Despite the frequent focus on the pain and other symptoms people with Migraine experience during the attack itself, there are actually other phases of a Migraine in addition to the attack phase.
One of these, the premonitory phase, comes before the attack. Once you are armed with knowledge about symptoms associated with the premonitory phase, in time you’ll be amazed at your ability to predict an attack before it starts.
Some of the most common symptoms experienced by Migraine patients in the premonitory phase are:
- Neck stiffness / pain
- Gastrointestinal issues
- Hot flashes
Being able to predict a Migraine attack in advance has a number of advantages, some obvious, some not so obvious.
(1) You can take your treatment medications right away. We know from research that the earlier a Migraine patient takes a triptan and/or other acute treatment medications, the more likely it is the patient will get relief.
(2) You can make adjustments in your plans in advance instead of having to scramble at the last minute in the midst of an attack.
(3) You can start utilizing your complementary coping strategies right away instead of waiting until you’re in excruciating pain and/or vomiting to try to gear up to ride the wave of that Migraine attack. For example, I rely on mindfulness and relaxation techniques as one way of coping. They’re more useful for me during the attack if I can get my mind right in advance.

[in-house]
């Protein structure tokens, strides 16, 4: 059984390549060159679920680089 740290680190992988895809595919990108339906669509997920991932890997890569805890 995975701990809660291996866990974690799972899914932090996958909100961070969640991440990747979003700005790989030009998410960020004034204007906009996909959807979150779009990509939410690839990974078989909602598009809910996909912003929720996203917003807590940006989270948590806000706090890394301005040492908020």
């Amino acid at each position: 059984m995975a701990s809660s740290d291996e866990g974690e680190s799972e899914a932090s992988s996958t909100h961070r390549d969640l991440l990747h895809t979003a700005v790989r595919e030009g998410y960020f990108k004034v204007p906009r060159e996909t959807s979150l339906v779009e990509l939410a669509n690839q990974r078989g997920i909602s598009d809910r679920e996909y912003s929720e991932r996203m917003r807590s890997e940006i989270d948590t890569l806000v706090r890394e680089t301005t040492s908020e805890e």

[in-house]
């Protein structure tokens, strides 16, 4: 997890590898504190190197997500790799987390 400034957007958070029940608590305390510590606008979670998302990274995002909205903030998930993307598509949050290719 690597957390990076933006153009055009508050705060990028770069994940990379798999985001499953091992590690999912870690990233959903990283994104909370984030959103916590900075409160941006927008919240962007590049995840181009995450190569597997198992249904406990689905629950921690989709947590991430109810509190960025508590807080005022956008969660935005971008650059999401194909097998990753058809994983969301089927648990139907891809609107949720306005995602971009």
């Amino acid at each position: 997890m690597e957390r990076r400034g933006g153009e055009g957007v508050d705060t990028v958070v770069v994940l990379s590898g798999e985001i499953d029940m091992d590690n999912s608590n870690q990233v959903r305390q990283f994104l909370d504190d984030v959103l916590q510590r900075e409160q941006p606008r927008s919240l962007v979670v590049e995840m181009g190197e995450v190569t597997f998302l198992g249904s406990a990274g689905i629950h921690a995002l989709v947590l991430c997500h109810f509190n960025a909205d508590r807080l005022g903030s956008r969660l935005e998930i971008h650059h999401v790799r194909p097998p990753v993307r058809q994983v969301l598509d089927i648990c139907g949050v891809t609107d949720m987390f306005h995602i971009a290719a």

It’s one thing to suggest we as Migraine patients frequently experience these symptoms before an attack, but another altogether to realize we’re actually quite good at recognizing and using them to predict our attacks in advance.
At the recent joint meeting of the International Headache Society and American Headache Society, researchers presented exciting data from a study about premonitory symptoms. They learned that Migraine patients as a group are moderately successful in predicting their next Migraine attack. These patients were able to predict their next attack within three days by paying attention to their premonitory symptoms. A subgroup of Migraine patients (10.8% of the study population) were very good at predicting their next Migraine attack. These patients were able to use their premonitory symptoms to predict an attack occurring the next day and very accurately predict an attack starting in the next three days.
Sometimes just reviewing the list of frequent premonitory symptoms is enough for us to realize we experience one or more of them. But beyond that, you can also keep a Migraine diary and record the details of what you experience each day. This allows you to go back through the entries and look for associations and patterns.
Which premonitory symptoms do you experience?